What Larry likes at Gooding’s 2017 Monterey auction

A 1928 Mercedes-Benz S-type heads a line of cars heading to the block at Gooding & Co. sale | Larry Edsall photos
1928 Mercedes-Benz S-type heads line of cars heading to the block at Gooding & Co. | Larry Edsall photos

When my father was a child, his mother took in a pair of young immigrant brothers who needed a home. Sure, my dad’s family already was large, but his mom figured there was always room for one — or two — more, so the young Greeks were enfolded.

At some point, the brothers either opened or bought a soda fountain and candy store.

When I was a child, we’d occasionally visit my father’s hometown and the brothers would try to fill my brother and me with every wonderful confection in the building. We were, quite literally, kids in a candy store.

I thought of that candy store Thursday as I wandered through the tents that house Gooding & Company’s 2017 Pebble Beach auction. The sale begins Friday and concludes on Saturday.

My mission at the preview was to select a half dozen or so vehicles that, were the Greek brothers still around and in charge, I could have taken home for free. And while David Gooding is a good guy, and has his name on the building, even he isn’t in a position to offer the assembled vehicles except to those with a bidder’s number who are willing to raise their hands when the auction begins.

But I want that one and that one and that one and…

1938 Packard Super Eight fire truck
What kid (regardless of age) wouldn’t want his own fire truck? This unit first went into service with the Eau Claire Fire Department in Wisconsin and later served the Fall Creek community in the same state before being retired in 1999 and acquired by the consignor, who put it through a complete restoration. At 24 feet in length and 7 1/2 feet in height, I’d need a larger garage, but this unit can pump 500 gallons of water a minute. Oh, and it’s been driven less than 10,000 miles since new.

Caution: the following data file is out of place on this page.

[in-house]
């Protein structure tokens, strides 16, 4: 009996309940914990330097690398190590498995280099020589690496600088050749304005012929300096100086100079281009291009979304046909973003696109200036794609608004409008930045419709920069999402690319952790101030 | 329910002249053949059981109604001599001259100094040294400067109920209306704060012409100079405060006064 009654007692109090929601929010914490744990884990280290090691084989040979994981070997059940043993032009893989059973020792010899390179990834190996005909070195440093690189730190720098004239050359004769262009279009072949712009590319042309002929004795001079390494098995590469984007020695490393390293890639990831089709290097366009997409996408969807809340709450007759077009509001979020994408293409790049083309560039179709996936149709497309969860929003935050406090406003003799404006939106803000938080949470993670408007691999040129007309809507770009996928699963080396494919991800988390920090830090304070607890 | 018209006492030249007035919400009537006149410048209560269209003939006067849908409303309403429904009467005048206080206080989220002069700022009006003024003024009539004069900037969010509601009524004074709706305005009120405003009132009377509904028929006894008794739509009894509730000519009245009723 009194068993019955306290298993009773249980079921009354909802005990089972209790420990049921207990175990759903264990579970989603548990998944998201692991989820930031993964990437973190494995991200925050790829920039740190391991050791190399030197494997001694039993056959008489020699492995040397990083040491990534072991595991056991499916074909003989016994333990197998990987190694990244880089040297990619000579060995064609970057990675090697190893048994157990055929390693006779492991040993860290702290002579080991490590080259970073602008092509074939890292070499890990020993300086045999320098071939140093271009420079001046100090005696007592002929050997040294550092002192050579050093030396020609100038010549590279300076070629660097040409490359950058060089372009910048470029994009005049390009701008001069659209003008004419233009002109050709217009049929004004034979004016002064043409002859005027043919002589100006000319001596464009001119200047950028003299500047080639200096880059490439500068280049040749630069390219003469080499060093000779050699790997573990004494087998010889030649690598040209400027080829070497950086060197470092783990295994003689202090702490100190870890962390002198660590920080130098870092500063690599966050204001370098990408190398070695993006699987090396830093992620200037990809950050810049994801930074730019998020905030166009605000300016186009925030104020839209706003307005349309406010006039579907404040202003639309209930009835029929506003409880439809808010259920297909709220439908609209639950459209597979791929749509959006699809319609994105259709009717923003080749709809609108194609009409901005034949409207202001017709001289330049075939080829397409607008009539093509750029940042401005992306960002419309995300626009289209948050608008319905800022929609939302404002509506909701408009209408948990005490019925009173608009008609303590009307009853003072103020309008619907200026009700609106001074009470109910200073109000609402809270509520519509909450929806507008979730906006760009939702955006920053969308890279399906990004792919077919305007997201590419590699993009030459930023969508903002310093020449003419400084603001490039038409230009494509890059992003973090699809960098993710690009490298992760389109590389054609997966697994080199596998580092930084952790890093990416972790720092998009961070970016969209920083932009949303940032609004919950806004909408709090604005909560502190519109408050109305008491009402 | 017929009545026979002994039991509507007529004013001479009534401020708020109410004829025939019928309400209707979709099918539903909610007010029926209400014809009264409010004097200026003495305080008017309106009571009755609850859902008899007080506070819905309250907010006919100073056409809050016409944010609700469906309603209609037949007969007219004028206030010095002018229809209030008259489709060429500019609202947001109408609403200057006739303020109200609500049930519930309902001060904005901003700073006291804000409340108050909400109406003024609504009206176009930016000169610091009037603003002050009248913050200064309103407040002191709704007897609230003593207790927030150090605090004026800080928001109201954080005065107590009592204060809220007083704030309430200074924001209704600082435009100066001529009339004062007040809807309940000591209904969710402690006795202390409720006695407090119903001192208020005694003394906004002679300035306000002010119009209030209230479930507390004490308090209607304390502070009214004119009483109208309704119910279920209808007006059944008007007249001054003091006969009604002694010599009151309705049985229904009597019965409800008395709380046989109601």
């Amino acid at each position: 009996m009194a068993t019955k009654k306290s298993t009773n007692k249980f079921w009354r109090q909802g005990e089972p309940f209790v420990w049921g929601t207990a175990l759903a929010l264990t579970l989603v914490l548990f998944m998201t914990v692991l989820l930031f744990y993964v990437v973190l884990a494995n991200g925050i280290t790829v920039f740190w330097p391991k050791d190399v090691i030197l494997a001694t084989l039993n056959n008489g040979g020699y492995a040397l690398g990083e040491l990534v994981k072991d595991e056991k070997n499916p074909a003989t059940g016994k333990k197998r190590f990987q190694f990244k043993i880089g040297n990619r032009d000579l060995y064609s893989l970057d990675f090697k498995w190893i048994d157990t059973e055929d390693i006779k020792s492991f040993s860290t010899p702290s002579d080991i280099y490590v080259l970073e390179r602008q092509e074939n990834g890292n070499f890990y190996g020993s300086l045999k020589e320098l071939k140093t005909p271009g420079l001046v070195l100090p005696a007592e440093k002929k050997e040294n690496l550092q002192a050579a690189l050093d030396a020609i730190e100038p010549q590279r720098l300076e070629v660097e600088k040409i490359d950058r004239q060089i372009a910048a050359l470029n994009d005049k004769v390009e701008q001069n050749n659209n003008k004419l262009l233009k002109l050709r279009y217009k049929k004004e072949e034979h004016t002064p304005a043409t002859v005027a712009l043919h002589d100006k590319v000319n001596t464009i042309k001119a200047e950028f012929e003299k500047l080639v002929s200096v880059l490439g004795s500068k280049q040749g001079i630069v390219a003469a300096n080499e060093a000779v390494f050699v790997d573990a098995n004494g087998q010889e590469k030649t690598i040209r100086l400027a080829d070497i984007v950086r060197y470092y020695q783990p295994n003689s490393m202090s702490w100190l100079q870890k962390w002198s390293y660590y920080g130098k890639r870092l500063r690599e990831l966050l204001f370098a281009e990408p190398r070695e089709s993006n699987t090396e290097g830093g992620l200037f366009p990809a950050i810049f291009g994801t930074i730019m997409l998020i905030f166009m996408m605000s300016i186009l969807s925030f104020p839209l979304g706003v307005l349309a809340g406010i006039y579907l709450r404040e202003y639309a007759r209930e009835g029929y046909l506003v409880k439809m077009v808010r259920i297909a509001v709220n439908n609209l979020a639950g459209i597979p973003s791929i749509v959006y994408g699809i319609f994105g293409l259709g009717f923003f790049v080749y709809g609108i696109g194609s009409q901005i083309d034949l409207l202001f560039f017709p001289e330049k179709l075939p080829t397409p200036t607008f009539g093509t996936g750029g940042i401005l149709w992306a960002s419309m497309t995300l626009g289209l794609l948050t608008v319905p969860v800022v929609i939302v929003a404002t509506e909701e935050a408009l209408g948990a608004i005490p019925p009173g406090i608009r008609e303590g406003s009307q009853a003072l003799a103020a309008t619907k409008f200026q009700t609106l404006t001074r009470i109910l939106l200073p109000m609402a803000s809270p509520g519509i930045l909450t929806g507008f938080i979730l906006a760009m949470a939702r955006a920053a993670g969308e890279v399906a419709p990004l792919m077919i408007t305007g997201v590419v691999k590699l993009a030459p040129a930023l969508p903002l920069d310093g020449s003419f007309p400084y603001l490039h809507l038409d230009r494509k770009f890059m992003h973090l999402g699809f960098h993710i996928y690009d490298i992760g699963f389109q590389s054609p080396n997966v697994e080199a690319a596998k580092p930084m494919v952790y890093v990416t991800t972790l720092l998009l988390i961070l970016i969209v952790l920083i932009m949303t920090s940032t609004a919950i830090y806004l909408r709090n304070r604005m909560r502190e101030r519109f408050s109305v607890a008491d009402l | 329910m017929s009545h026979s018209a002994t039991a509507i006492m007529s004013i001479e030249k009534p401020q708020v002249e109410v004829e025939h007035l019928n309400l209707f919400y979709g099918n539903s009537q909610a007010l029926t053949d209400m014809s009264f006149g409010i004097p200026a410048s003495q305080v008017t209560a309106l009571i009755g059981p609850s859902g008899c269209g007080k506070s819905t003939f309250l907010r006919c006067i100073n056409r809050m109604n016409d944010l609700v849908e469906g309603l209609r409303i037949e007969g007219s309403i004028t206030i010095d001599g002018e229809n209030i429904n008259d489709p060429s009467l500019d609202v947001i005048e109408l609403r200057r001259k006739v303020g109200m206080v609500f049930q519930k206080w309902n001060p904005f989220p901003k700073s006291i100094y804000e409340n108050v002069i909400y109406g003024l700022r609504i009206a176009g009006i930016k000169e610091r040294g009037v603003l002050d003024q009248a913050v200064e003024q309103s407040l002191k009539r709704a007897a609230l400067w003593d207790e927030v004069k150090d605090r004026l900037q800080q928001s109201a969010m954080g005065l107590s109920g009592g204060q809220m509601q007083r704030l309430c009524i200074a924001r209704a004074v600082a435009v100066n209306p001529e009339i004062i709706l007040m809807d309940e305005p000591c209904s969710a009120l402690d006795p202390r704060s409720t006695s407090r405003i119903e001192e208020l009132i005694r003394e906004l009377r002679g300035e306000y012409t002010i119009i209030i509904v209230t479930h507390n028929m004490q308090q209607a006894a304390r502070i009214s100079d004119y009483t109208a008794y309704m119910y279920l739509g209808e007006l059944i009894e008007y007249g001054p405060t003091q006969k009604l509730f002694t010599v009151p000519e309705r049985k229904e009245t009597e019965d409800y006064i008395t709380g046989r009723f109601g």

1965 Ferrari 330 GT 2+2 Shooting Brake
This Ferrari station wagon was designed by Luigi Chinetti Jr. and Bob Peak and is believed to be the last of the Prancing Horses with bodywork by Vignale, which displayed it on its stand at the 50th Torino Motor Show in 1968. The car originally was produced with Pininfarina bodywork and was sold by the Chinetti dealership. But the car was back at the dealership two years later and Chinetti Jr., seeking something that could carry four people and luggage in comfort, worked with commercial illustrator Bob Peak to design the shooting break design, which also included an extended nose. Chinetti Motors used the car for about three years before selling it a second time. If you’re into music, you’d be interested in the fact that the car formerly was owned by Jason Cheetham, AKA Jay Kay, the lead singer of Jamiroquai.
1951 Ferrari 212 Inter Coupe
O.K., so not everyone likes the shooting brake styling. Here’s an alternative, also with coachwork by Vignale. The car was purchased in 1953 by Italian soccer star Ermanno Aebi. By the early 1960s the car was in the U.S., where the original engine was replaced with a Buick V8. Fortunately, the car was purchased by Jack Stewart in the 1970s; he found the original engine and had it reinstalled. The car underwent a full restoration earlier this century. Interestingly, the car was invited to be shown at Pebble Beach in 2015 and 2016 but the restoration wasn’t finished. The owner also declined for 2017, saying the next owner should enjoy that experience.
1950 Alfa Romeo 6C 2500 Super Sport Cabriolet
The car’s Pininfarina-designed bodywork is wonderful, but it was the stunning green interior that sealed the deal. Only 383 of these vehicles were produced, and this one only recently changed hands after 50 years of ownership by a jazz-loving resident of Paris.
1949 Alfa Romeo 6C 2500 Super Sport C Coupe
Here’s another of those 383 Super Sports, this one a coupe designed by Touring. The car was originally owned by Raymond Barbey who resided on Lake Geneva in Switzerland. But after owning the car for five years, he gave it to his brother, Raymond, who lived in Morocco. In the 1990s, the car went to Germany and more recently to the U.S.
1974 Alfa Romeo Tipo 33 TT 12
Looks like I’m in an Alfa state of mind, but is that so bad? This is one of the Autodelta factory racers that helped win the 1975 World Sports Car Championship, when its drivers included Derek Bell and Henri Pescarolo. The car was acquired by its second owner in 1980 and now is being offered for the first time after a long and successful tenure in vintage racing. And it's a two-seater, great for date night -- or maybe giving a grandchild a thrill ride.
1968 De Tomaso Vallelunga
I’m not usually a fan of De Tomasos, and living in Phoenix, I can only imagine how hot the interior must get with that huge rear window. Yet there is something about this low-slung sports car that really appeals to me. Maybe it’s the Giugiaro design, and the fact that it was named for the racing circuit north of Rome.

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